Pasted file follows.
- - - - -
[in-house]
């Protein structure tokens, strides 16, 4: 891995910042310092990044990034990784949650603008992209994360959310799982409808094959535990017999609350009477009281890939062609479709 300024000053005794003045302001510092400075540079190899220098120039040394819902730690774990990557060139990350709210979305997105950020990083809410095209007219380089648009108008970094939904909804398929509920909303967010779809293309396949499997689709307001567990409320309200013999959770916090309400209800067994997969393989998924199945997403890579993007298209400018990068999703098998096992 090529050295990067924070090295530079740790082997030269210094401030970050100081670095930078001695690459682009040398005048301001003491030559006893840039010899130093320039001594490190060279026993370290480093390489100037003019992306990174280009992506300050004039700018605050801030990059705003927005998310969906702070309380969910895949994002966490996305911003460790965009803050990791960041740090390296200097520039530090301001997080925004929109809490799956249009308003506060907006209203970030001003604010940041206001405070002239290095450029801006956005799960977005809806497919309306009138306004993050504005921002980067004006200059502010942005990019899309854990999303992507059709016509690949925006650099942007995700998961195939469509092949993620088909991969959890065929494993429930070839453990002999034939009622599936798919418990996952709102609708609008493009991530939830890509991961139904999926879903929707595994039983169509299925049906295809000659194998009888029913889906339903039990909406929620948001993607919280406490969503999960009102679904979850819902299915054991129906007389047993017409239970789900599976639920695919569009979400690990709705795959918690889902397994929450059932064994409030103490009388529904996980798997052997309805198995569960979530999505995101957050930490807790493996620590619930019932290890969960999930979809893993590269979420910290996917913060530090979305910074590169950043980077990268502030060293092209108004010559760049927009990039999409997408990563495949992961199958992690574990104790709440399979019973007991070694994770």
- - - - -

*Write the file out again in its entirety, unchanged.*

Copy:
[in-house]
């Protein structure tokens, strides 16, 4: 891995910042310092990044990034990784949650603008992209994360959310799982409808094959535990017999609350009477009281890939062609479709 300024000053005794003045302001510092400075540079190899220098120039040394819902730690774990990557060139990350709210979305997105950020990083809410095209007219380089648009108008970094939904909804398929509920909303967010779809293309396949499997689709307001567990409320309200013999959770916090309400209800067994997969393989998924199945997403890579993007298209400018990068999703098998096992 090529050295990067924070090295530079740790082997030269210094401030970050100081670095930078001695690459682009040398005048301001003491030559006893840039010899130093320039001594490190060279026993370290480093390489100037003019992306990174280009992506300050004039700018605050801030990059705003927005998310969906702070309380969910895949994002966490996305911003460790965009803050990791960041740090390296200097520039530090301001997080925004929109809490799956249009308003506060907006209203970030001003604010940041206001405070002239290095450029801006956005799960977005809806497919309306009138306004993050504005921002980067004006200059502010942005990019899309854990999303992507059709016509690949925006650099942007995700998961195939469509092949993620088909991969959890065929494993429930070839453990002999034939009622599936798919418990996952709102609708609008493009991530939830890509991961139904999926879903929707595994039983169509299925049906295809000659194998009888029913889906339903039990909406929620948001993607919280406490969503999960009102679904979850819902299915054991129906007389047993017409239970789900599976639920695919569009979400690990709705795959918690889902397994929450059932064994409030103490009388529904996980798997052997309805198995569960979530999505995101957050930490807790493996620590619930019932290890969960999930979809893993590269979420910290996917913060530090979305910074590169950043980077990268502030060293092209108004010559760049927009990039999409997408990563495949992961199958992690574990104790709440399979019973007991070694994770």